If this eventuates then revenue received by way of development contributions to repay

the interest and principal on the Additional Capacity loans will not be sufficient to

cover the interest component. Consequently under the above model development

contributions will increase in future years by the difference between development

contributions received and interest payable on the outstanding loans, regardless of whether

there are any future AC projects or not.


Development Contributions are already significant in some catchments (see Attachment A)

and further increases may in fact be a disincentive to future growth in some parts of the



The anticipation of this issue has been flagged in a number of Council's public documents

and plans, such as the Pre-Election Report and the 2013/2014 Annual Plan.


Total AC loans at 30 June 2013 were $82.3million. Total loans both AC and ILOS were

$116.6million. AC loans therefore account for 71% of total debt. Note total debt includes both

internal and external debt. This provides an extremely valuable insight to the cost of

Council's position to provide infrastructure to facilitate growth along with the risk of providing

that infrastructure and then the timing of growth being delayed through external factors such

as the Global Financial Crisis.


To do nothing would likely only exacerbate the issue further therefore this paper outlines

options for addressing a partial or full payment of the AC loan interest for 2014/2015.


The anticipated cost of the interest in the 2014/2015 year is approximately $2.8m.


The following is the suggested resolution:

That the Thames-Coromandel District Council:


1. Receives the report.


2. Advises its preference to fund the full amount of development contributions interest,

with costs being apportioned by the current activity funding (as set out in the Revenue

and Financing Policy), as the basis on which to build the draft 2014/2015 Annual Plan,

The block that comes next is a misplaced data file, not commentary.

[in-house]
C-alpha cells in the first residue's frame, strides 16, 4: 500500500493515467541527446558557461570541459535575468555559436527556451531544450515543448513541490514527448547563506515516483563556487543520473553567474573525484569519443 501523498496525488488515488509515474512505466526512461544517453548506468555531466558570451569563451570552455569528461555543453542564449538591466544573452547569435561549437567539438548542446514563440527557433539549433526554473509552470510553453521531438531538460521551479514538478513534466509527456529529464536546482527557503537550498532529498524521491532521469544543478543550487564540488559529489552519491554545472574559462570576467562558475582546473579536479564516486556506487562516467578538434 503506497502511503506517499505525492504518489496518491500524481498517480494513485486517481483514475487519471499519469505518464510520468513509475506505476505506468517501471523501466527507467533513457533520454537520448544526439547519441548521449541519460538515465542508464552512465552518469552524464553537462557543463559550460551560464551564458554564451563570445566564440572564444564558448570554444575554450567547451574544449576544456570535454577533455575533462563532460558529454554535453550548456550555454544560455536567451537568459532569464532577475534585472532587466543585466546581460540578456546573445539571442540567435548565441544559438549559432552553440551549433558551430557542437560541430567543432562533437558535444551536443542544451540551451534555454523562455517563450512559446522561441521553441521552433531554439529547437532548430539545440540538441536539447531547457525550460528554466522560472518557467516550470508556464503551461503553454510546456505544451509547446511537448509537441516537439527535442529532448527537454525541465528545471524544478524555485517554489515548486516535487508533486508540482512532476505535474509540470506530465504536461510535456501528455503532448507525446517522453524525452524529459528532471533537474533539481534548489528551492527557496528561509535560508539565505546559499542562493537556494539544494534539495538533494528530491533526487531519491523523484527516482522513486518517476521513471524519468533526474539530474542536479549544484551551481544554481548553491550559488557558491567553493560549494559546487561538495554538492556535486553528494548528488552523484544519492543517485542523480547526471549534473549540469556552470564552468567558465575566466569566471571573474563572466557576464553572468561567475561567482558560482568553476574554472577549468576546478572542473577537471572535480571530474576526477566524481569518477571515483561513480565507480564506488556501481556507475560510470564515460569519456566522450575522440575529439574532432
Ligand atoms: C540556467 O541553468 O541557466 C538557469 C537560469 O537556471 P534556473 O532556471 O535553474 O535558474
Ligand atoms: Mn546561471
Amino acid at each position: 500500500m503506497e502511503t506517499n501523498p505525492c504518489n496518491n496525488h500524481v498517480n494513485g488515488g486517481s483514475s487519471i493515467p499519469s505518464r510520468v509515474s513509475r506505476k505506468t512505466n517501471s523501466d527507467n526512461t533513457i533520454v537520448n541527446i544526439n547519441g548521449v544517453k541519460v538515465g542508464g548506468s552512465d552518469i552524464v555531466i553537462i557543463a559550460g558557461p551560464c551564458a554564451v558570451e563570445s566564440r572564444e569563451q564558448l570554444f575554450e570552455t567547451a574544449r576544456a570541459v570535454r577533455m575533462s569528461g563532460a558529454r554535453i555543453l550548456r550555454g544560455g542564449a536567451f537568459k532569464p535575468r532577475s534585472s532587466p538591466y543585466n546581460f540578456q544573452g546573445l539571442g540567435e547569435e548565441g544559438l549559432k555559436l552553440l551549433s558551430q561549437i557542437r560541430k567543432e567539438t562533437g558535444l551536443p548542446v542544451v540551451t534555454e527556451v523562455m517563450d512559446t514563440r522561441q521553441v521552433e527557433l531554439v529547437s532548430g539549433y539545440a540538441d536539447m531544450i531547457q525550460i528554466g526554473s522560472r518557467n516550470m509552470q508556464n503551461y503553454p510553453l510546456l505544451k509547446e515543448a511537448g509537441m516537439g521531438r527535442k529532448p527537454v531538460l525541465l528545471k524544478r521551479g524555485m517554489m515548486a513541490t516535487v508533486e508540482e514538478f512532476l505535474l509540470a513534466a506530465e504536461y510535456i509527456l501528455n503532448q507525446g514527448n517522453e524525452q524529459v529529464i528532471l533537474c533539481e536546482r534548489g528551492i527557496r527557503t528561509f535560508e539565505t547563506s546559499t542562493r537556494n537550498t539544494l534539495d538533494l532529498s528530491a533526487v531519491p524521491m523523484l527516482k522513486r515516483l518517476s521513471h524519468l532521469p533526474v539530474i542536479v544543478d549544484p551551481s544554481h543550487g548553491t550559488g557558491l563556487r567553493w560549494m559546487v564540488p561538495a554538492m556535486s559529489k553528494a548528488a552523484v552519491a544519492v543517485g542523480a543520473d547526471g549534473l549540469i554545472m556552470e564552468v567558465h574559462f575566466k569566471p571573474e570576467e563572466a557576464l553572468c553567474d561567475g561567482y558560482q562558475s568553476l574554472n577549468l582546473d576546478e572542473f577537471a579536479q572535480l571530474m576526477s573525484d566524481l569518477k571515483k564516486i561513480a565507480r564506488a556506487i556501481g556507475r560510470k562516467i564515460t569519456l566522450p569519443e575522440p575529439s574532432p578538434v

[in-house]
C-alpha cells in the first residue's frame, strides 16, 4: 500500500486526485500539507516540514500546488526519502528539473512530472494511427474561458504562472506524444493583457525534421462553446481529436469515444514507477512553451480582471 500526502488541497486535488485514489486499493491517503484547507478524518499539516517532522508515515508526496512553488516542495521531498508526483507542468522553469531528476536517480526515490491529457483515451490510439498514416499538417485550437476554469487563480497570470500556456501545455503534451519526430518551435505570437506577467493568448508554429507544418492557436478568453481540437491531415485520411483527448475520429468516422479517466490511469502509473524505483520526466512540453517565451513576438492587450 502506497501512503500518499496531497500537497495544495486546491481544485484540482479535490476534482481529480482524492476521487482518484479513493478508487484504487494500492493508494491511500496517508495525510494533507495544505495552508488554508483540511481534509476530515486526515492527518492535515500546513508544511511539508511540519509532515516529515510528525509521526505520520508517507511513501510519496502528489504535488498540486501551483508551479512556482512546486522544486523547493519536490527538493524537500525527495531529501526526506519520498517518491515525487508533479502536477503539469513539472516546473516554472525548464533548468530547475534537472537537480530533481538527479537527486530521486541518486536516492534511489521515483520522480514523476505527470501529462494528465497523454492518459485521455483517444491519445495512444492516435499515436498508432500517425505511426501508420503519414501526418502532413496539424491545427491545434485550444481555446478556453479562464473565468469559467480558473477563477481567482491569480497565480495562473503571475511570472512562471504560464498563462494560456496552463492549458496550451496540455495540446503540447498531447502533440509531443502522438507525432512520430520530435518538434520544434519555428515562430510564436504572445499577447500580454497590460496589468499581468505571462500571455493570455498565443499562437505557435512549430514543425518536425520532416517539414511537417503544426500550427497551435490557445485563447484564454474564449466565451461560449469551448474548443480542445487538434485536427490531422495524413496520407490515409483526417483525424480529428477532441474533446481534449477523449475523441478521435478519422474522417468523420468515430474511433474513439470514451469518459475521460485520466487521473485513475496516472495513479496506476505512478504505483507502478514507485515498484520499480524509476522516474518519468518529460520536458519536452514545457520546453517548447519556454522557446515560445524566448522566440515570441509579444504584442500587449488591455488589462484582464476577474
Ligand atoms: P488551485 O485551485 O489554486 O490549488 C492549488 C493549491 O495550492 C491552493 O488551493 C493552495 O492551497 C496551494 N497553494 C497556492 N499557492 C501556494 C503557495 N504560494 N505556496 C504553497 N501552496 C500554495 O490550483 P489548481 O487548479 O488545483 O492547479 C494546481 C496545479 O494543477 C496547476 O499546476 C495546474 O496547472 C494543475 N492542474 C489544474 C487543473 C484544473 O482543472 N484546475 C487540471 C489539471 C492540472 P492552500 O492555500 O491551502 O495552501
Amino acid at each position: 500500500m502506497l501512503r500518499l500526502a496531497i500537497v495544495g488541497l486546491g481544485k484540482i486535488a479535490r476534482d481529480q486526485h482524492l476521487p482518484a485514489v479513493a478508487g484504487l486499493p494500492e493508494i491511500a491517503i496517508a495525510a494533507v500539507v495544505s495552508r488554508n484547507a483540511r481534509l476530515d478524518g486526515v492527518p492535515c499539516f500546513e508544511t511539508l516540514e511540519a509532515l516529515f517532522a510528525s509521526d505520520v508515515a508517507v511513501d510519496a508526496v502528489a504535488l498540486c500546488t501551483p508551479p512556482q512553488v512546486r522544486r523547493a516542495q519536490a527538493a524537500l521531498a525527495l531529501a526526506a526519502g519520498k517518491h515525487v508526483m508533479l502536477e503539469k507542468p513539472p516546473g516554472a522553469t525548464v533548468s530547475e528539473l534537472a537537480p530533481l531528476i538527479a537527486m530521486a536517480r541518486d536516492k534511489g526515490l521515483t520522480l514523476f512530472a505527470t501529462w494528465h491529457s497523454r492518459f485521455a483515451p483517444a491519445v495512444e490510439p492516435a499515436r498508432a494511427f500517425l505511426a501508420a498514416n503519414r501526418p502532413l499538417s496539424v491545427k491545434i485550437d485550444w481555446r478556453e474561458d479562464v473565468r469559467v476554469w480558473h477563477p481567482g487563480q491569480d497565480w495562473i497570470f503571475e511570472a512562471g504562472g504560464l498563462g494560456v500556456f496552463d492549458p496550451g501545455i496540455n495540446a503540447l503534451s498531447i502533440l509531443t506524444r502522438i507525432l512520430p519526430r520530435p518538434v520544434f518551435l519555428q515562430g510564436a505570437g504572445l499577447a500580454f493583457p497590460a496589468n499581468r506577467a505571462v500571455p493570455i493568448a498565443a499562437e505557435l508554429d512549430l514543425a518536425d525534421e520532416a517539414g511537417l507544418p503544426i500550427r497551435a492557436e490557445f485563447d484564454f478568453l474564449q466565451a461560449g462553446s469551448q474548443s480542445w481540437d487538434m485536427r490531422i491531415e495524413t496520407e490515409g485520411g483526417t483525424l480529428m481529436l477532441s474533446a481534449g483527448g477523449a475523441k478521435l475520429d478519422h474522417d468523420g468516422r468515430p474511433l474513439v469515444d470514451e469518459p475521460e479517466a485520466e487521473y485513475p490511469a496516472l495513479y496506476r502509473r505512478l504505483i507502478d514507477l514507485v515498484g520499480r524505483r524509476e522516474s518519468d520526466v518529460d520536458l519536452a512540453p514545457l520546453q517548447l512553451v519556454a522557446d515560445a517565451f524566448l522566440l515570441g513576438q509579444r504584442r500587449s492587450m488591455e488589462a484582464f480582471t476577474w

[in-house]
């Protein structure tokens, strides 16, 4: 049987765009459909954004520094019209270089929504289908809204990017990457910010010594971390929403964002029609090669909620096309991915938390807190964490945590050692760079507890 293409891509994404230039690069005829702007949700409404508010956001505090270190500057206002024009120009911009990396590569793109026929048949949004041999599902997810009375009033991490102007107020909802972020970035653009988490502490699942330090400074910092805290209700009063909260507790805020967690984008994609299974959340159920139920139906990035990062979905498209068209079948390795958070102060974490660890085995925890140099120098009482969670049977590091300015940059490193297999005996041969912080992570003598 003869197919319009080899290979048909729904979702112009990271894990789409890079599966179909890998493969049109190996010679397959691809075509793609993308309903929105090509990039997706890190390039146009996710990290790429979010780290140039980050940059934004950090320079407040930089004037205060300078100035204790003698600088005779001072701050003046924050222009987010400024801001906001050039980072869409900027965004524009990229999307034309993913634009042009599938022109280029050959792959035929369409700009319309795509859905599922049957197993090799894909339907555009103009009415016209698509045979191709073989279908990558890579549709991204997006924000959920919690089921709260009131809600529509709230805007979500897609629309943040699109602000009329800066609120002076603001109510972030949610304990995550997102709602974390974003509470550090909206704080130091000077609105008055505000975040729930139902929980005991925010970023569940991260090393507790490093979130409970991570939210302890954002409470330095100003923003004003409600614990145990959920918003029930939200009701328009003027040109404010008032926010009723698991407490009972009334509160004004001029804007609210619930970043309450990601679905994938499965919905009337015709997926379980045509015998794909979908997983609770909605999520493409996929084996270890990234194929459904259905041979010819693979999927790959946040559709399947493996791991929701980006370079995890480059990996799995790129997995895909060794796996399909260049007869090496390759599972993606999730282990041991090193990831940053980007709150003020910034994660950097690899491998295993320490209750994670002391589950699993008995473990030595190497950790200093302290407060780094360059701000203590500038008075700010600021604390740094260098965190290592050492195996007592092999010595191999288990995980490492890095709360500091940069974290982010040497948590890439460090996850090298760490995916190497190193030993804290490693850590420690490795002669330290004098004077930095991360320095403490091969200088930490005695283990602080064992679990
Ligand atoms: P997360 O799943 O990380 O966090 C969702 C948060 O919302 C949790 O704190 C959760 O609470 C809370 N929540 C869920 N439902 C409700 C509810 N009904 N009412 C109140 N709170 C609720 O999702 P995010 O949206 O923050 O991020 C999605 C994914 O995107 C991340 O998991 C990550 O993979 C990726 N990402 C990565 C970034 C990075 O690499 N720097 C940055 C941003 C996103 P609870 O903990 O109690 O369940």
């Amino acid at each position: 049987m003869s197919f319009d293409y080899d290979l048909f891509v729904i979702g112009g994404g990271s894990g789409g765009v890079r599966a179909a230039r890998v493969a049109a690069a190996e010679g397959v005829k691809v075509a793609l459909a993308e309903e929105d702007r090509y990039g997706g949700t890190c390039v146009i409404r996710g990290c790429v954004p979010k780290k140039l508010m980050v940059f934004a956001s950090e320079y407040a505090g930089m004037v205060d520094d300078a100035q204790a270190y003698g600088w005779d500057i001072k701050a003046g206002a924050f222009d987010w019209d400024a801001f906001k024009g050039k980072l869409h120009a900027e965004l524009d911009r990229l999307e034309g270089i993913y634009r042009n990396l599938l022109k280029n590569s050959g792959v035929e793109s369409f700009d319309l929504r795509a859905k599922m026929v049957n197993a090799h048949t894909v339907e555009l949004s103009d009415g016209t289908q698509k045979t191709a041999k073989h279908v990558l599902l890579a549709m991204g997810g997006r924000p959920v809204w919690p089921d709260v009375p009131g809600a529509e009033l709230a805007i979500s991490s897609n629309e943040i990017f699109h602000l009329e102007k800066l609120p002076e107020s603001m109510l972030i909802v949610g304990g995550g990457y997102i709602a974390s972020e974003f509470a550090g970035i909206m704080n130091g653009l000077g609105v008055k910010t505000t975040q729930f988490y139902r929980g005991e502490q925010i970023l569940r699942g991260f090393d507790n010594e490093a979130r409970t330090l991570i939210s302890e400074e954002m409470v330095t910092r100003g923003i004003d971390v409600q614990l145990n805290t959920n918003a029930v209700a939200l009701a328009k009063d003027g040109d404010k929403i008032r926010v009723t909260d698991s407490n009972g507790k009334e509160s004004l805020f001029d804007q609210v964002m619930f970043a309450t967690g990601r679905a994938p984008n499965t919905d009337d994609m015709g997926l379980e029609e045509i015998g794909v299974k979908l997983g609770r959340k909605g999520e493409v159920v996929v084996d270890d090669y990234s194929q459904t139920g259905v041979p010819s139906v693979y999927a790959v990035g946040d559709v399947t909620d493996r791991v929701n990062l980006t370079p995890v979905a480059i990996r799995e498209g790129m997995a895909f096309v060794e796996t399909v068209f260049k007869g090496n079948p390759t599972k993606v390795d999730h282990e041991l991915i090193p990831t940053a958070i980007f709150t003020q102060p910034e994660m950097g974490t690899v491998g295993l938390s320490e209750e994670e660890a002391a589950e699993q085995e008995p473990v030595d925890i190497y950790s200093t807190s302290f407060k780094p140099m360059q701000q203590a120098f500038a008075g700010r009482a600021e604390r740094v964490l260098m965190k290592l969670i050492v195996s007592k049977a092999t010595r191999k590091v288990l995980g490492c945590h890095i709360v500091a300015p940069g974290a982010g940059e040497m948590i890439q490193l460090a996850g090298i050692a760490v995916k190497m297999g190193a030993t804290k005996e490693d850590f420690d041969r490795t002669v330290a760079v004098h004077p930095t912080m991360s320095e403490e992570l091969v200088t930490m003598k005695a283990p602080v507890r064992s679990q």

and that staff make clear alternative options in the draft Annual Plan for consideration

by the communities, including examples of rating impacts.


3. Instructs staff to bring back information and options for reducing expenditure in the

2014/2015 year.


4. Instructs staff to bring back further options for addressing the on-going AC interest

issue as part of the 2015 Long Term Plan.


I may be accused of over-simplifying the issues, but the Paper over-complicates it - I believe to protect the current Council from criticism. It is really important that readers are in a position to understand both the cause of the problem, and the solution being proposed – it will have direct effect on rates in the Annual Plan and the years to follow, likely to wipe out all of our Mayor’s prized reductions that he has bragged about incessantly.


On the other hand - para 3. above suggests that savings may be made by simply cutting maintenance and capital works (and staff must follow like night follows day!) as this Council did at the outset - probably equally as unpalatable as rate increases. 


Finally, the question that has to be asked is why it has taken this long to raise this issue, and seek radical answers? Is it because the reality shock arising from attempting to roll-over existing loans, and seek further borrowing in the face of projected increased interest rates? All this at the same time our Council's financial situation comes under ever closer scrutiny as a consequence of the Kaipara debacle?


We have not been fully informed, and I do not expect this situation to change.